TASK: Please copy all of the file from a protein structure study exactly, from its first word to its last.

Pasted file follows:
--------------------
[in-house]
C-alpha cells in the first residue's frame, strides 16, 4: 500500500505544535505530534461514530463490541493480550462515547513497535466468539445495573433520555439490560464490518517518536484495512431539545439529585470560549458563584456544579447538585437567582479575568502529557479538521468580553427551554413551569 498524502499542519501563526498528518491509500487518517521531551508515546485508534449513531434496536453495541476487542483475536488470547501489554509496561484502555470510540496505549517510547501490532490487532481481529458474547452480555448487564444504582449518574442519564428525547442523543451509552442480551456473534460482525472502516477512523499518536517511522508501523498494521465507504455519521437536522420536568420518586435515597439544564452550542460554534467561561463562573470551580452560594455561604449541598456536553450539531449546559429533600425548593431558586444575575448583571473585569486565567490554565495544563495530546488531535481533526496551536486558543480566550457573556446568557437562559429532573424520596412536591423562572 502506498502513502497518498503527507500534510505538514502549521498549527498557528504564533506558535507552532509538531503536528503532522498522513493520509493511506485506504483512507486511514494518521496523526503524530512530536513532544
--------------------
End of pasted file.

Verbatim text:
[in-house]
C-alpha cells in the first residue's frame, strides 16, 4: 500500500505544535505530534461514530463490541493480550462515547513497535466468539445495573433520555439490560464490518517518536484495512431539545439529585470560549458563584456544579447538585437567582479575568502529557479538521468580553427551554413551569 498524502499542519501563526498528518491509500487518517521531551508515546485508534449513531434496536453495541476487542483475536488470547501489554509496561484502555470510540496505549517510547501490532490487532481481529458474547452480555448487564444504582449518574442519564428525547442523543451509552442480551456473534460482525472502516477512523499518536517511522508501523498494521465507504455519521437536522420536568420518586435515597439544564452550542460554534467561561463562573470551580452560594455561604449541598456536553450539531449546559429533600425548593431558586444575575448583571473585569486565567490554565495544563495530546488531535481533526496551536486558543480566550457573556446568557437562559429532573424520596412536591423562572 502506498502513502497518498503527507500534510505538514502549521498549527498557528504564533506558535507552532509538531503536528503532522498522513493520509493511506485506504483512507486511514494518521496523526503524530512530536513532544